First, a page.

Technology Revised

5) Technology – New techniques, processes, products, inventions, or innovations that increase the efficiency (with respect to economics) in some area of business, society, or government that have not become widespread or a “norm” within said business, society, or government.

Words should serve a purpose.  Currently the definition of technology is something along the lines of “everything”.  People could argue that everything we use today is some form of technology, from the chairs we sit on to the cars we drive and even to the fire we use for heat.  But how does this definition of technology provide us with anything useful we can use when analyzing the world around us.  We don’t need another word for “everything”.  My definition is much more specific, useable, and relevant.

I chose not to use this concept in my responses to the other two questions because even though it would be easy to work it in, I felt that with its current definition, it does not add anything useful or offer any new or unique insight.  The word simply refers to too great a spectrum of ideas, processes, and innovations.  Would it make sense to talk about fire as a source of heat and cell phones in the same sentence?

Words should facilitate learning, understanding, and the conveyance of information.  There is a reason using a word like “stuff” is not the best way to express ideas.  For example, a research paper titles “The Study of Stuff” does not really help the reader understand what the author is talking about.  If the definition of technology is so broad, then we might as well replace the word with “stuff”.


The Revolution Will Not Be Televised…

Will it be blogged?

These are the instructions for your super special, extra, extra last post.  The stakes are high.  Success is worth a third of a letter grade on your final grade.  So, C –>C+; B+ –> A- and so on.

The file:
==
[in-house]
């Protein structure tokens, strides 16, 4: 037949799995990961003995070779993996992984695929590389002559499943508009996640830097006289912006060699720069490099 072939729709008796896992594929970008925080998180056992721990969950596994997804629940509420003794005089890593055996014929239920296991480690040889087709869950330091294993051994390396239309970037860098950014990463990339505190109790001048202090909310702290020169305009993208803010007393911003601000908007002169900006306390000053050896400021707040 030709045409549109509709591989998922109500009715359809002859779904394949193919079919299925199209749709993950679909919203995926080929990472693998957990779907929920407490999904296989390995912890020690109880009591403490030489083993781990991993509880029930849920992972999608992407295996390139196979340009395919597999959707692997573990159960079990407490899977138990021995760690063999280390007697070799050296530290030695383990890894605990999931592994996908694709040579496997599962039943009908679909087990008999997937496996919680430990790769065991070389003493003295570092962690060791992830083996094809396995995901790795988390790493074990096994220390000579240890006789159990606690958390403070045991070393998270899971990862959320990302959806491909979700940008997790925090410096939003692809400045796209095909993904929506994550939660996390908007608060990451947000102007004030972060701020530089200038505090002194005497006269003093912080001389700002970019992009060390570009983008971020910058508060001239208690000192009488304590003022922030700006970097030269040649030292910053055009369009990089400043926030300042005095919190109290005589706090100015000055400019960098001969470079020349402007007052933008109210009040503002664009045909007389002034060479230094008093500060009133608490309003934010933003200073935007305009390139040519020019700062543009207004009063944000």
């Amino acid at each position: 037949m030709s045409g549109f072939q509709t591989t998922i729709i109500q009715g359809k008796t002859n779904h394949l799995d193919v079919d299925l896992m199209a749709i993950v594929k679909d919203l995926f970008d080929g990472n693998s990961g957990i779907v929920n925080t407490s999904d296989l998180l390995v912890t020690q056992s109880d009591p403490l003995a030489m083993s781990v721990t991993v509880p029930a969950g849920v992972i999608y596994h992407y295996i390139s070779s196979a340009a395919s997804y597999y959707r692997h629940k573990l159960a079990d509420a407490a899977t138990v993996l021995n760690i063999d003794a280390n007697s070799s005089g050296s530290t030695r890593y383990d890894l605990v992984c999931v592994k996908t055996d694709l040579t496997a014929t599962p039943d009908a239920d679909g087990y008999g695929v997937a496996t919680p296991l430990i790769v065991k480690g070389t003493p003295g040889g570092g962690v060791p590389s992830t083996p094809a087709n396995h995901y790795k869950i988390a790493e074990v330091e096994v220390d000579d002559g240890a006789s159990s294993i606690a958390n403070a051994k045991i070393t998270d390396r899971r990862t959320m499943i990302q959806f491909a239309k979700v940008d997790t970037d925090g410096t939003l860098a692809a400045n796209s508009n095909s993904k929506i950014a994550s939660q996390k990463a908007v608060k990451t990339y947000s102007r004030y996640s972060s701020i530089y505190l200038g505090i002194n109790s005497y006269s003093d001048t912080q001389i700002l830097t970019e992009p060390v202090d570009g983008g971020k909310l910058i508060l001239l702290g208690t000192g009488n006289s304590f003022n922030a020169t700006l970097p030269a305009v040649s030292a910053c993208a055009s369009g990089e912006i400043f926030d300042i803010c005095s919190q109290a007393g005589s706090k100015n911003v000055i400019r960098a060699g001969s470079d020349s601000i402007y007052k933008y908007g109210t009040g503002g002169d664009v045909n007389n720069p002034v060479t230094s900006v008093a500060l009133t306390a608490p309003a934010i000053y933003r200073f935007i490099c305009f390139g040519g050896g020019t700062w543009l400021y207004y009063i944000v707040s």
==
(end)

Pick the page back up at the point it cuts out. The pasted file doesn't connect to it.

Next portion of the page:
1. You need to write a post that riffs, reflects, or analyzes the idea that blogging  and social media (also known as the living web, as the read write edit web, as the blogosphere, as cyberspace) are revolutionary.
  2. You will need to find a published argument by someone who makes bold, strong claims about the impact of these technologies and how they are used.
  3. You can agree or disagree.
  4. You can not use the same source publication as someone else.
  5. Published means from a print or digital source.  Digital sources must have a clear author (no wiki) and be demonstrably relevant or well-known.  For example, if it is an essay or long post form a blog, it should be a blog with some authority.  There are ways to ascertain authority.  Learning about them can be part of your learning process.
  6. Hey, a BOOK is a published form also.  (You don’t have to read a whole book, but relevant portions).
  7. You may be creative in the style or format of your post.
  8. You must post this by May 16, noon.  No exceptions.
  9. Posts must be of high quality in terms of style, mechanics, and insights.
  10. I am the final arbiter of earning credit.  No exceptions.

Historical note: “The Revolution Will not be Televised” is a classic hip-hop sung poem by Gil Scott Heron.  Yes!  It is from 1970-71. Watch!

After a long, difficult life, he is back with a new album and tour.

PS: “The revolution will be live..”

The Downside of Technology? Using Social Networks for Announcing Downsizing

In reading Zappos Uses Social Networks for Announcing Downsizing, I thought about the ways in which organizations attempt to communicate with all of their counterparts and what might be the most successful ways of doing this.   With technology advancing as quickly as it is today, there may difficulty in realizing where the line should be drawn between using technology to further organizations and keep them as up to date as possible.  The flow of information is important to most companies but at a certain point, the privacy of both employees and upper management becomes an issue.  In reading  this article I began wondering about this aspect of privacy within organizations. Zappos used Twitter to describe the reasons for the layoffs and how the decisions were arrived at.  Even the staff’s severance packages were described in the email.  While some of this information seems relevant to the entire company, others may argue that this is an infringement of the privacy to those laid off.

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